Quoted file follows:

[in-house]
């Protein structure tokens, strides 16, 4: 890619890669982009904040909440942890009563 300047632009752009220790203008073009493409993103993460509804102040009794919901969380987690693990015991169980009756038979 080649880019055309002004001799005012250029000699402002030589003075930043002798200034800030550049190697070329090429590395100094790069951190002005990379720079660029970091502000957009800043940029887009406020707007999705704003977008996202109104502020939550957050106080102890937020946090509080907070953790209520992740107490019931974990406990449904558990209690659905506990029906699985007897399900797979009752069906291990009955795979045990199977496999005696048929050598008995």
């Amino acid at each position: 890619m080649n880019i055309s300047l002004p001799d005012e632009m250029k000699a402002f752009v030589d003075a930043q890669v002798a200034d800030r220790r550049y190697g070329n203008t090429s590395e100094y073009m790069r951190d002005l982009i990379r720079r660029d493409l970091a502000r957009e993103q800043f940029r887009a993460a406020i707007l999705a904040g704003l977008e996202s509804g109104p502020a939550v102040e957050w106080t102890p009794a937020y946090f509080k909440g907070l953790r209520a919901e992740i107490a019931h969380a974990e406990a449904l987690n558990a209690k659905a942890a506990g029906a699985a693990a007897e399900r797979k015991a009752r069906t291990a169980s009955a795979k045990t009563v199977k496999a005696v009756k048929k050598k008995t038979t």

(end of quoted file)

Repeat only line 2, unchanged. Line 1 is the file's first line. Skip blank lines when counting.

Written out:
């Protein structure tokens, strides 16, 4: 890619890669982009904040909440942890009563 300047632009752009220790203008073009493409993103993460509804102040009794919901969380987690693990015991169980009756038979 080649880019055309002004001799005012250029000699402002030589003075930043002798200034800030550049190697070329090429590395100094790069951190002005990379720079660029970091502000957009800043940029887009406020707007999705704003977008996202109104502020939550957050106080102890937020946090509080907070953790209520992740107490019931974990406990449904558990209690659905506990029906699985007897399900797979009752069906291990009955795979045990199977496999005696048929050598008995």